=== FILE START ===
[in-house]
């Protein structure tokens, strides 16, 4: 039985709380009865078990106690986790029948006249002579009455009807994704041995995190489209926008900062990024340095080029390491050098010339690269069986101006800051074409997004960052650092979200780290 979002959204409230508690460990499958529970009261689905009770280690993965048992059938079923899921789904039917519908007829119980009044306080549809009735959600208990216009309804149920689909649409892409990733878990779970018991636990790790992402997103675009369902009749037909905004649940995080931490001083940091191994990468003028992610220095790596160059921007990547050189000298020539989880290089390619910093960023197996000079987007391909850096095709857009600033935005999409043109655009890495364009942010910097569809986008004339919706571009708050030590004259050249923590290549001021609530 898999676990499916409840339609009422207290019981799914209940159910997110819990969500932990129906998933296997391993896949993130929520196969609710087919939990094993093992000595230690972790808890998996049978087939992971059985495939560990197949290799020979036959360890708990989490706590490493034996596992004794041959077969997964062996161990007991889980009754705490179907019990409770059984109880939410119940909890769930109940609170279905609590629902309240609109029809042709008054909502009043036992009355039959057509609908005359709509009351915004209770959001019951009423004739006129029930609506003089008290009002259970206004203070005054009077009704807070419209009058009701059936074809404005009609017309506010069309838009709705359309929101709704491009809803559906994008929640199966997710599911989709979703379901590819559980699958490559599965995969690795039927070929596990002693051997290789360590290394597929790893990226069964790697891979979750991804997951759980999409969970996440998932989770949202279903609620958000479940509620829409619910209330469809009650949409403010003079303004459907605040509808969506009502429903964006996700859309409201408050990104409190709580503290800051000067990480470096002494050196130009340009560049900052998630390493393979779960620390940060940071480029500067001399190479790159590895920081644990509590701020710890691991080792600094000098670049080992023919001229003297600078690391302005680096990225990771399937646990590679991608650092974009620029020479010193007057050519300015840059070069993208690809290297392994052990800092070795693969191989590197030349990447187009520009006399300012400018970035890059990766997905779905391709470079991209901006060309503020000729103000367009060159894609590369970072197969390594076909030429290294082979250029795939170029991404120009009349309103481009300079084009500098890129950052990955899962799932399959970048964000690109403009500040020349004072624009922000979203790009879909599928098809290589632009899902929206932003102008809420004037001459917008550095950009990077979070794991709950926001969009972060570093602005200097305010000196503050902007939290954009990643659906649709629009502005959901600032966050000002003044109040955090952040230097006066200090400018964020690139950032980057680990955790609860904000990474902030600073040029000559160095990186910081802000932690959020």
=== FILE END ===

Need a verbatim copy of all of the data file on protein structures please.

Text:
[in-house]
């Protein structure tokens, strides 16, 4: 039985709380009865078990106690986790029948006249002579009455009807994704041995995190489209926008900062990024340095080029390491050098010339690269069986101006800051074409997004960052650092979200780290 979002959204409230508690460990499958529970009261689905009770280690993965048992059938079923899921789904039917519908007829119980009044306080549809009735959600208990216009309804149920689909649409892409990733878990779970018991636990790790992402997103675009369902009749037909905004649940995080931490001083940091191994990468003028992610220095790596160059921007990547050189000298020539989880290089390619910093960023197996000079987007391909850096095709857009600033935005999409043109655009890495364009942010910097569809986008004339919706571009708050030590004259050249923590290549001021609530 898999676990499916409840339609009422207290019981799914209940159910997110819990969500932990129906998933296997391993896949993130929520196969609710087919939990094993093992000595230690972790808890998996049978087939992971059985495939560990197949290799020979036959360890708990989490706590490493034996596992004794041959077969997964062996161990007991889980009754705490179907019990409770059984109880939410119940909890769930109940609170279905609590629902309240609109029809042709008054909502009043036992009355039959057509609908005359709509009351915004209770959001019951009423004739006129029930609506003089008290009002259970206004203070005054009077009704807070419209009058009701059936074809404005009609017309506010069309838009709705359309929101709704491009809803559906994008929640199966997710599911989709979703379901590819559980699958490559599965995969690795039927070929596990002693051997290789360590290394597929790893990226069964790697891979979750991804997951759980999409969970996440998932989770949202279903609620958000479940509620829409619910209330469809009650949409403010003079303004459907605040509808969506009502429903964006996700859309409201408050990104409190709580503290800051000067990480470096002494050196130009340009560049900052998630390493393979779960620390940060940071480029500067001399190479790159590895920081644990509590701020710890691991080792600094000098670049080992023919001229003297600078690391302005680096990225990771399937646990590679991608650092974009620029020479010193007057050519300015840059070069993208690809290297392994052990800092070795693969191989590197030349990447187009520009006399300012400018970035890059990766997905779905391709470079991209901006060309503020000729103000367009060159894609590369970072197969390594076909030429290294082979250029795939170029991404120009009349309103481009300079084009500098890129950052990955899962799932399959970048964000690109403009500040020349004072624009922000979203790009879909599928098809290589632009899902929206932003102008809420004037001459917008550095950009990077979070794991709950926001969009972060570093602005200097305010000196503050902007939290954009990643659906649709629009502005959901600032966050000002003044109040955090952040230097006066200090400018964020690139950032980057680990955790609860904000990474902030600073040029000559160095990186910081802000932690959020």